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Lewis Nkosi (5 December 1936 – 5 September 2010) was a South African writer and essayist. He was a multifaceted personality, and attempted every literary genre, literary criticism, poetry, drama, and novels.
- 1 Early life
- 2 Later life
- 3 Works
- 4 Themes
- 5 Quotations
- 6 Critical appraisal and research
- 7 Bibliography
- 8 Posthumous honour
- 9 References
- 10 External links
Nkosi in his early twenties began working as a journalist, first in Durban, joining the weekly publication Ilanga lase Natal ("Natal sun") in 1955, and then in Johannesburg for Drum magazine and as chief reporter for its Sunday newspaper, the Golden City Post, from 1956 to 1960.
Literary career in South Africa
He contributed essays to many magazines and newspapers. His essays criticised apartheid and the racist state, as a result, the South African government banned his works.
Life as an exile
Nkosi faced severe restrictions on his writing due to the publishing regulations found in the Suppression of Communism Act and the Publications and Entertainment Act passed in the 1950s and 1960s. His works were banned under the Suppression of Communism Act, and he faced severe restrictions as a writer. At the same time he became the first black South African journalist to win a Nieman Fellowship from Harvard University to pursue his studies. When he applied for permission to go to United States, he was granted a one-way exit permit to leave South Africa, thus barred from returning. In 1961, accepting the scholarship to study at Harvard, he began his life in exile.
He was an editor for The New African in London and the NET in the United States. He became a Professor of Literature and held positions at the University of Wyoming and the University of California-Irvine, as well as at universities in Zambia and in Warsaw, Poland.
Return to South Africa
Lewis Nkosi returned to South Africa in 2001, after a gap of nearly four decades. His final years before his death in 2010 were passed in financial difficulties and ill health. He was apparently injured in a car crash in 2009 and spent his time on the bed, slowly recovering from the wounds; however, that never really happened and he drifted towards death. One of the African literary legend's efforts in literature did not give him any economic relief and his friends and fans gathered a charity fund to pay his last medical bills.
Though Nkosi started his literary career in the 1960s, he entered the realm of fiction much later than his Drum colleagues. His first novel, Mating Birds, was published in 1983. His next novel came out in 2002 and his third and novel in 2006.
Mating Birds is the narration of an educated South African black native called Ndi Sibiya. He narrates the story from prison, awaiting a death sentence. As a jobless youth Sibiya wanders the city of Durban and reaches the segregated beach. There he finds a white girl on the other side of the fence (on the white side of the beach). They silently exchange looks and enter into a muted affair. They were well aware that race laws in South Africa would sentence them to imprisonment if caught. The white girl intentionally allows her naked body to be seen by Sibiya. He takes the entire episode as a love affair between the white girl and himself. The girl with her regular appearances on the beach and seeming interest dupes Sibiya into believing her.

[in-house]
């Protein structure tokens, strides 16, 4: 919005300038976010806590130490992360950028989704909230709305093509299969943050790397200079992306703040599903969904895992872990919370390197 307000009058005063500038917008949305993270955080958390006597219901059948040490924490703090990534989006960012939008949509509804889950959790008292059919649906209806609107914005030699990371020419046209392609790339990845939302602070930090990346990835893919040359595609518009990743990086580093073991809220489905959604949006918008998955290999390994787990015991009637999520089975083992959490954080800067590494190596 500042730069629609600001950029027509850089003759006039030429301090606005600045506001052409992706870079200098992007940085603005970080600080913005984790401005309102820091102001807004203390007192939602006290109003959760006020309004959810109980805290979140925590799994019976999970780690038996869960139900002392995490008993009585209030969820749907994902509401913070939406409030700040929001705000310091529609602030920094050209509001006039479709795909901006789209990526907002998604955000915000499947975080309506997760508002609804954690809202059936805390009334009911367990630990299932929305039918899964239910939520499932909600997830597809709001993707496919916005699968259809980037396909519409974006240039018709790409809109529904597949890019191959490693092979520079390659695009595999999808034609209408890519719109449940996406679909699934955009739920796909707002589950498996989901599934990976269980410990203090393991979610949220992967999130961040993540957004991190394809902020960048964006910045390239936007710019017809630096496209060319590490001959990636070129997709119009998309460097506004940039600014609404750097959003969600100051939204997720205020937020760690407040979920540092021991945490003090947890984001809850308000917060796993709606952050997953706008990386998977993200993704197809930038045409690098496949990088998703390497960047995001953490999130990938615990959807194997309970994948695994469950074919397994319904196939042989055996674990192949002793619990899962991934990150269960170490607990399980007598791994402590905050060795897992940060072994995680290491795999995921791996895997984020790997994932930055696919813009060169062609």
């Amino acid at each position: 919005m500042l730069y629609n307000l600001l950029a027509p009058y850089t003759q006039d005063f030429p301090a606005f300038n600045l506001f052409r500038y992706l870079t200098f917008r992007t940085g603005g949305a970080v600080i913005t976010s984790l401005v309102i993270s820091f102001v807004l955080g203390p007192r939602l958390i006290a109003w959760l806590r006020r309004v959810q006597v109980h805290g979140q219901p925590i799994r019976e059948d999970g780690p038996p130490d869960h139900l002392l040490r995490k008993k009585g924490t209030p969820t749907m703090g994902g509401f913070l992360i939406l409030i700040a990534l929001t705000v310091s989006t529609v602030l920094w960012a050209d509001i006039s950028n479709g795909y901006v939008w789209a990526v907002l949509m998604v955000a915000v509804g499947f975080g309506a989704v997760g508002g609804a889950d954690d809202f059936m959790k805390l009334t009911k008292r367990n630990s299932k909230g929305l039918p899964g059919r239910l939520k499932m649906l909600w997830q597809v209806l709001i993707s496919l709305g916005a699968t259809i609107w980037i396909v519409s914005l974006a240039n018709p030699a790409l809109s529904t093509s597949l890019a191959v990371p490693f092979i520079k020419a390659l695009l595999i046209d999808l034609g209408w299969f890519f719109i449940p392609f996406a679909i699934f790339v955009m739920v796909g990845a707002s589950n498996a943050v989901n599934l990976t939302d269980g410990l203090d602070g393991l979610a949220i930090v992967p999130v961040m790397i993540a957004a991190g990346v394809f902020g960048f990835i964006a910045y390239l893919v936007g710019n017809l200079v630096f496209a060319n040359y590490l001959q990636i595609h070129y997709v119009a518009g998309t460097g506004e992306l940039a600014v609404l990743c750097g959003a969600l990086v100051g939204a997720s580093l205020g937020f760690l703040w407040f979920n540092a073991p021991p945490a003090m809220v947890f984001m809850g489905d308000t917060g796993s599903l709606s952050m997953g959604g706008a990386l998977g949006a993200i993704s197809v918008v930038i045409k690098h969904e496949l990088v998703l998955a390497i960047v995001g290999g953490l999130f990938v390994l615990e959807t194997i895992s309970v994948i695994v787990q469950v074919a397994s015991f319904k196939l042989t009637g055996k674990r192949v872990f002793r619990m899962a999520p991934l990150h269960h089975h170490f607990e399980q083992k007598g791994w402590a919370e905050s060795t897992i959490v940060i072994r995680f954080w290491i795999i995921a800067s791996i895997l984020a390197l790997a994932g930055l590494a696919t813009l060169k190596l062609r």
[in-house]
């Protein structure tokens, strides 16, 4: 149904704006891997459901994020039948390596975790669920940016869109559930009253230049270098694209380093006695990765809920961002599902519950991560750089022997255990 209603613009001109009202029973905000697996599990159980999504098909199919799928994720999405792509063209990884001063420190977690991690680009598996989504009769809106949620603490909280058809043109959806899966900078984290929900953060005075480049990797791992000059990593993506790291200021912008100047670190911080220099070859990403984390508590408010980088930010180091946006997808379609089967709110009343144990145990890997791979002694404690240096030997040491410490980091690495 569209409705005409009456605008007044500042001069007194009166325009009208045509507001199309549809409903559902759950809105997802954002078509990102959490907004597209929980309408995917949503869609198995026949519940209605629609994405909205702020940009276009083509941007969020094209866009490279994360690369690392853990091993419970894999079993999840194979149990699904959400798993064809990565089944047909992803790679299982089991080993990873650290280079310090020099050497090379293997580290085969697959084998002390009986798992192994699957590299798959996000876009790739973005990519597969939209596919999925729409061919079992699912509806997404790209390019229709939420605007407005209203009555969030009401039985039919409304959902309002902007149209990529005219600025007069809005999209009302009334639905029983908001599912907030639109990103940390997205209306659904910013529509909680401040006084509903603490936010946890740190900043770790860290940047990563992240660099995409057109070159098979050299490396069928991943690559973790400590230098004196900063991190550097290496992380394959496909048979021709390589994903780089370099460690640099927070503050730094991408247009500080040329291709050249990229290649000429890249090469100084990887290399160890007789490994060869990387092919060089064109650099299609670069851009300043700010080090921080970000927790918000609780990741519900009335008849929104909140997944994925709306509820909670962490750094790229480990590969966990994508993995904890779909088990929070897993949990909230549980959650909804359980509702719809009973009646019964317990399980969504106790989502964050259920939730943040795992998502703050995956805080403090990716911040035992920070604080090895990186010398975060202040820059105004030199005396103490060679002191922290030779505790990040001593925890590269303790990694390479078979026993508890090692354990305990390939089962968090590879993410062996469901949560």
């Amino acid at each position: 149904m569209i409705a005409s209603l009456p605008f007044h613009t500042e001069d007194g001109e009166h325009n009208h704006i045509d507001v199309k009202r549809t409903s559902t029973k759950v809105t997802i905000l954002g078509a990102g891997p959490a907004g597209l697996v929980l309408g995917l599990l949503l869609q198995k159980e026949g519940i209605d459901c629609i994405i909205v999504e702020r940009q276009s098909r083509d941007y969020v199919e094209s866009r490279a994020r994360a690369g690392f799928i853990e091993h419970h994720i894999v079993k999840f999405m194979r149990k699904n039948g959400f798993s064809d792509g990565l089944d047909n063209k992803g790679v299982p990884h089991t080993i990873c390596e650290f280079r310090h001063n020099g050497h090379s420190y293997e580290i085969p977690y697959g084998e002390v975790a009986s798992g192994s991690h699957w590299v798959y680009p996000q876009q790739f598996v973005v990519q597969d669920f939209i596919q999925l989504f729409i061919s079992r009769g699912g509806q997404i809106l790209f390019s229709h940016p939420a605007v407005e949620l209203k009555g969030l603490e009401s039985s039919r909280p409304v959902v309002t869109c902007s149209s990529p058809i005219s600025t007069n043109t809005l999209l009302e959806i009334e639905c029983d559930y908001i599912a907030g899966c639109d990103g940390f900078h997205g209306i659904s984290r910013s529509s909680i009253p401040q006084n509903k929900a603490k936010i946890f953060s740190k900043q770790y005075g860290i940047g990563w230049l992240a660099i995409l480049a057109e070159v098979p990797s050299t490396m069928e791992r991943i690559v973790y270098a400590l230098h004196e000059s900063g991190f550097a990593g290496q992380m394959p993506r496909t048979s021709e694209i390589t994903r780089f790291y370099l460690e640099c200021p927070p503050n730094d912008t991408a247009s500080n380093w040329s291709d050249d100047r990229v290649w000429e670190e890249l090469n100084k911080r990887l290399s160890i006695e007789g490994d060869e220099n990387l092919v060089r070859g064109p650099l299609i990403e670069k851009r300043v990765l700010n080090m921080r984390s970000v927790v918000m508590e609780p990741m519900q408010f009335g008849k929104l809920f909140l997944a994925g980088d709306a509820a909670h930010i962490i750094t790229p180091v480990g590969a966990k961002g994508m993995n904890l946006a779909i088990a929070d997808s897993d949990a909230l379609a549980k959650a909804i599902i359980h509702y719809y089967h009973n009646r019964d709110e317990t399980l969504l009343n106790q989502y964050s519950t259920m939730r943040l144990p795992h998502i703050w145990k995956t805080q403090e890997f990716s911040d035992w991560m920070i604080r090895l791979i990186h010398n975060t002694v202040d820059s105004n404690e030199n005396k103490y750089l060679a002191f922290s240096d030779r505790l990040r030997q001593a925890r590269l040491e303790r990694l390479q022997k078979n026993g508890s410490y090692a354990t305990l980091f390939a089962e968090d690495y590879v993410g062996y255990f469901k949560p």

After several silent meetings on the beach, Sibiya follows her to her bungalow, finds her lonely and willing, and enters into sexual copulation. But they are discovered by neighbours, and the white girl accuses Sibiya of rape. A trial by white judges begins. In the court, the white girl, Veronica, denies any knowledge of Sibiya and reiterates the charge of rape against him. The court finds Sibiya guilty and sentences him to death.
The novel generated a controversy and received critical attention, being awarded the Macmillan Silver Pen Prize in 1986. The New York Times declared the novel one of the best hundred books of 1986.
Nkosi's second novel, Underground People, is a political thriller. In this novel, he moved away from the theme of inter-racial sexual relations and centred the story on the armed struggle in South Africa.
Cornelius Molapo is a language teacher and a member of the National Liberation Movement, an organisation waging armed war against the racist white minority government. He is a poet, a great orator, hungry reader of many books, and even plays cricket. He often criticises the policy of the Central Committee and irks its members. To counter him, they draw a strategy. The Central Committee of the Organization advises Cornelius to go to a remote part of the country called Tabanyane and to participate in peasant uprisings. The Central Committee plans to make use of his absence from mainstream life into an act of abduction by the Government. At first he hesitates, but reluctantly agrees. After reaching Tabanyane, Cornelius organises the poor illiterate jobless country men into revolutionary men and leads them. In this task, he enlists the support of Princess Madi, who is a daughter of the deposed chief of Tabanyane. During the clandestine operations, he takes two white hostages into his custody. However, he is unwilling to execute the unarmed civilians.